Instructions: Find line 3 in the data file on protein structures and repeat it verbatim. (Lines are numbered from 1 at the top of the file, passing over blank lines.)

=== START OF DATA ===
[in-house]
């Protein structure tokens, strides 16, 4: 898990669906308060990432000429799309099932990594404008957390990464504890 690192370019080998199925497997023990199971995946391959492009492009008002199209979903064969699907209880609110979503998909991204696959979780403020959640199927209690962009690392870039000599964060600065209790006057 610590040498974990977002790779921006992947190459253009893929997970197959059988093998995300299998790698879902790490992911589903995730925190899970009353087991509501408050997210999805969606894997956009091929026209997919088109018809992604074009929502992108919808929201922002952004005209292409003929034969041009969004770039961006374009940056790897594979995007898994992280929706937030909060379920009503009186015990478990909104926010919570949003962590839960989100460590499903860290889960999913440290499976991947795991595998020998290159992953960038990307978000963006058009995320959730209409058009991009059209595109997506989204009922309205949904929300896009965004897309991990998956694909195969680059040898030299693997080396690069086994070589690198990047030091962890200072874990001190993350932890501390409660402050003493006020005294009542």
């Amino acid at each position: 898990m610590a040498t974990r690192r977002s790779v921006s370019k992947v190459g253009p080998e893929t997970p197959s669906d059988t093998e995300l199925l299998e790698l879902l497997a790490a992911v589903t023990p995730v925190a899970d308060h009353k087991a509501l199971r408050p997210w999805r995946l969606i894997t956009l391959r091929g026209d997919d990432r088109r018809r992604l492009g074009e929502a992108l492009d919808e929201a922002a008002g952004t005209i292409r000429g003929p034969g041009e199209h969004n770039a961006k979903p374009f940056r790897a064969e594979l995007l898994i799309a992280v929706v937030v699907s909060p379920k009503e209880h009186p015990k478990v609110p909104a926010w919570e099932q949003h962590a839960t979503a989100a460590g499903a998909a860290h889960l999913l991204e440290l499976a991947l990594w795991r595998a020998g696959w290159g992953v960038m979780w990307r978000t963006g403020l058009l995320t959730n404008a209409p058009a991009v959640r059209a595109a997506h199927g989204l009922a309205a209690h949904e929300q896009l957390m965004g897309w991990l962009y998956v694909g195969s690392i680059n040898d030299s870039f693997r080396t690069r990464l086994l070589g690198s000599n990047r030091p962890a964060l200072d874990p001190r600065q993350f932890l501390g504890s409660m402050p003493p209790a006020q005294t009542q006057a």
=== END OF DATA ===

């Amino acid at each position: 898990m610590a040498t974990r690192r977002s790779v921006s370019k992947v190459g253009p080998e893929t997970p197959s669906d059988t093998e995300l199925l299998e790698l879902l497997a790490a992911v589903t023990p995730v925190a899970d308060h009353k087991a509501l199971r408050p997210w999805r995946l969606i894997t956009l391959r091929g026209d997919d990432r088109r018809r992604l492009g074009e929502a992108l492009d919808e929201a922002a008002g952004t005209i292409r000429g003929p034969g041009e199209h969004n770039a961006k979903p374009f940056r790897a064969e594979l995007l898994i799309a992280v929706v937030v699907s909060p379920k009503e209880h009186p015990k478990v609110p909104a926010w919570e099932q949003h962590a839960t979503a989100a460590g499903a998909a860290h889960l999913l991204e440290l499976a991947l990594w795991r595998a020998g696959w290159g992953v960038m979780w990307r978000t963006g403020l058009l995320t959730n404008a209409p058009a991009v959640r059209a595109a997506h199927g989204l009922a309205a209690h949904e929300q896009l957390m965004g897309w991990l962009y998956v694909g195969s690392i680059n040898d030299s870039f693997r080396t690069r990464l086994l070589g690198s000599n990047r030091p962890a964060l200072d874990p001190r600065q993350f932890l501390g504890s409660m402050p003493p209790a006020q005294t009542q006057a």